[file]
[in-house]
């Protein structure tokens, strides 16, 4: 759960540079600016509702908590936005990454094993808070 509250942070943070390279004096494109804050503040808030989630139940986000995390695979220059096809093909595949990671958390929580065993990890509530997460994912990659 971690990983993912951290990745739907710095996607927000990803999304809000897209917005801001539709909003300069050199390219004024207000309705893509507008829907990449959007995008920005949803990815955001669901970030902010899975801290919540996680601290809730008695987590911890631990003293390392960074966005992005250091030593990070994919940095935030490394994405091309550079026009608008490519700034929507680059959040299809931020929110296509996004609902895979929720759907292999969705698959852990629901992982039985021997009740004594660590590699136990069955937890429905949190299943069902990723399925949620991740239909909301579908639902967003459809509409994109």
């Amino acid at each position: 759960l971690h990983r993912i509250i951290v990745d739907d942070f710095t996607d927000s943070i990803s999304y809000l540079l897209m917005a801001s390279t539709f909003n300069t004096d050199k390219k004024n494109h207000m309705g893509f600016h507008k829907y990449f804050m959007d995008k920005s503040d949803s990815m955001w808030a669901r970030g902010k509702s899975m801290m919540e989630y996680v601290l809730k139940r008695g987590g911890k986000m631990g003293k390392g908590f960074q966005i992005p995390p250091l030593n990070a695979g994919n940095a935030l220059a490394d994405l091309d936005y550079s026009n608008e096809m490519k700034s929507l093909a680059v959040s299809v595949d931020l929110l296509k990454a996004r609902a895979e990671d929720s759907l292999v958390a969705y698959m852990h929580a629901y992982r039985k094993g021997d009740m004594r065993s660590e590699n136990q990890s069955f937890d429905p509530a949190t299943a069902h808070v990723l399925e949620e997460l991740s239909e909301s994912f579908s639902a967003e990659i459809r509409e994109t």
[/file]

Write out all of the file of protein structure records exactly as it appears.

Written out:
[in-house]
């Protein structure tokens, strides 16, 4: 759960540079600016509702908590936005990454094993808070 509250942070943070390279004096494109804050503040808030989630139940986000995390695979220059096809093909595949990671958390929580065993990890509530997460994912990659 971690990983993912951290990745739907710095996607927000990803999304809000897209917005801001539709909003300069050199390219004024207000309705893509507008829907990449959007995008920005949803990815955001669901970030902010899975801290919540996680601290809730008695987590911890631990003293390392960074966005992005250091030593990070994919940095935030490394994405091309550079026009608008490519700034929507680059959040299809931020929110296509996004609902895979929720759907292999969705698959852990629901992982039985021997009740004594660590590699136990069955937890429905949190299943069902990723399925949620991740239909909301579908639902967003459809509409994109």
């Amino acid at each position: 759960l971690h990983r993912i509250i951290v990745d739907d942070f710095t996607d927000s943070i990803s999304y809000l540079l897209m917005a801001s390279t539709f909003n300069t004096d050199k390219k004024n494109h207000m309705g893509f600016h507008k829907y990449f804050m959007d995008k920005s503040d949803s990815m955001w808030a669901r970030g902010k509702s899975m801290m919540e989630y996680v601290l809730k139940r008695g987590g911890k986000m631990g003293k390392g908590f960074q966005i992005p995390p250091l030593n990070a695979g994919n940095a935030l220059a490394d994405l091309d936005y550079s026009n608008e096809m490519k700034s929507l093909a680059v959040s299809v595949d931020l929110l296509k990454a996004r609902a895979e990671d929720s759907l292999v958390a969705y698959m852990h929580a629901y992982r039985k094993g021997d009740m004594r065993s660590e590699n136990q990890s069955f937890d429905p509530a949190t299943a069902h808070v990723l399925e949620e997460l991740s239909e909301s994912f579908s639902a967003e990659i459809r509409e994109t």